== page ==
Likewise if you’re interrogating them about what they’re telling their therapist, what they talk about, what they’re working on. You need to get yourself out of their therapy and focus on your own needs. If you need to know they’re going regularly because you worry they aren’t going to take care of this, that’s a conversation: you can ask your partner for accountability (but again, you can’t force it).

If your partner goes to therapy just to get you to stop nagging, but isn’t taking it seriously, that will probably come out sooner than later. They may refuse to share with you whether they are or are not going (or lie that they are). Or they might actually go but more or less waste the time, in which case you probably won’t see anything changing at home (accompanied by continued lack of taking responsibility for their share in the problems).

If that’s where the situation is, it’s also the case that your hovering over them won’t actually help the situation, even if you do manage to strongarm them into attending sessions and talking about what you think needs to be talked about. You cannot bear the responsibility for their therapy, or their change. Much as you would like them to make things better, it’s not under your control and trying to make it so will only cause more stress and conflict.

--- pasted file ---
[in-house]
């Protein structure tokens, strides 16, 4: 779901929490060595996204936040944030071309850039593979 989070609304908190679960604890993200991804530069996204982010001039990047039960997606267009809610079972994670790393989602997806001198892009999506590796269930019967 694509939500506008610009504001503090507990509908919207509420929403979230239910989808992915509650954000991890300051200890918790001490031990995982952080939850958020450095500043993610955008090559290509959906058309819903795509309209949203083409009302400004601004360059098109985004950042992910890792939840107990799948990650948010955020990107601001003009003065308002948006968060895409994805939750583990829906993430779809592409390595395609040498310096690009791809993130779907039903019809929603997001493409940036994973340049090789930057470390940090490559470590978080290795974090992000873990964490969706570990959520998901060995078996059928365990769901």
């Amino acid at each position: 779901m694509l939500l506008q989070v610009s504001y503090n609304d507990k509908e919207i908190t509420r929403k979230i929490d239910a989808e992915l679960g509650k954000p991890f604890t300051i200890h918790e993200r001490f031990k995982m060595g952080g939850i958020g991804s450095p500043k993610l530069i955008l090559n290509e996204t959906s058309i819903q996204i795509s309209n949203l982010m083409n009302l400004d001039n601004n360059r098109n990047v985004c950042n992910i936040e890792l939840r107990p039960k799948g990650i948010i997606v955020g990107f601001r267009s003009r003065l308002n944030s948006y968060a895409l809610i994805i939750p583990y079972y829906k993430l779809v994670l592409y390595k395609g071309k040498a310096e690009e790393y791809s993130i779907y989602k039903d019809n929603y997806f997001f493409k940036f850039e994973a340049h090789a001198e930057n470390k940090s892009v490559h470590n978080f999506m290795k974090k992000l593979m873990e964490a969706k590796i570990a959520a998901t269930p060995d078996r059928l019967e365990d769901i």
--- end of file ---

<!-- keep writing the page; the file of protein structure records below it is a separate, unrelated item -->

don't force your partner to go to therapy

Ultimately the key in all this is to remember what you can control and what you can’t. You can control ways in which you are contributing to any issues in the relationship. You can control whether you stay in the relationship or not.

But you cannot control what your partner does, whether they go to therapy, whether they change their behaviors, whether they stay in the relationship, or anything else they might choose to do or not to do.

Being clear about this distinction will help you figure out whether your partner really does not professional help and how to approach it with the best shot for success. Speaking to your own therapist to figure all this out can certainly be a helpful part of the process, and we encourage you to reach out if there any way we can be of help to you, or your partner, or both of you together.